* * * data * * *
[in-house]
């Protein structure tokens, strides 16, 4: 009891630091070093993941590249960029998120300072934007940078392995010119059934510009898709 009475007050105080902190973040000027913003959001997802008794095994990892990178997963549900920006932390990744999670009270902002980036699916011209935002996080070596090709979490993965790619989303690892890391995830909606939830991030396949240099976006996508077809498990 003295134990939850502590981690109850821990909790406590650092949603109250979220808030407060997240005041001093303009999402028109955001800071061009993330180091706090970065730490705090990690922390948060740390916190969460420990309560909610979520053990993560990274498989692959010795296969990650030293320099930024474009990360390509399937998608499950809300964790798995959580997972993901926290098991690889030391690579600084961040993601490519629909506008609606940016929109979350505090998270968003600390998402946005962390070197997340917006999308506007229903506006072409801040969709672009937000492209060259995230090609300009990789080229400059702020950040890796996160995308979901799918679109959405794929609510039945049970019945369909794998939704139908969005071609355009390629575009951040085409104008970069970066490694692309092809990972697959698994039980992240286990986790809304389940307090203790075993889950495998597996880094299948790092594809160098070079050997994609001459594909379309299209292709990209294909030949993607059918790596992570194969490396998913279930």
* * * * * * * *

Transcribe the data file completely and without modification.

[in-house]
């Protein structure tokens, strides 16, 4: 009891630091070093993941590249960029998120300072934007940078392995010119059934510009898709 009475007050105080902190973040000027913003959001997802008794095994990892990178997963549900920006932390990744999670009270902002980036699916011209935002996080070596090709979490993965790619989303690892890391995830909606939830991030396949240099976006996508077809498990 003295134990939850502590981690109850821990909790406590650092949603109250979220808030407060997240005041001093303009999402028109955001800071061009993330180091706090970065730490705090990690922390948060740390916190969460420990309560909610979520053990993560990274498989692959010795296969990650030293320099930024474009990360390509399937998608499950809300964790798995959580997972993901926290098991690889030391690579600084961040993601490519629909506008609606940016929109979350505090998270968003600390998402946005962390070197997340917006999308506007229903506006072409801040969709672009937000492209060259995230090609300009990789080229400059702020950040890796996160995308979901799918679109959405794929609510039945049970019945369909794998939704139908969005071609355009390629575009951040085409104008970069970066490694692309092809990972697959698994039980992240286990986790809304389940307090203790075993889950495998597996880094299948790092594809160098070079050997994609001459594909379309299209292709990209294909030949993607059918790596992570194969490396998913279930």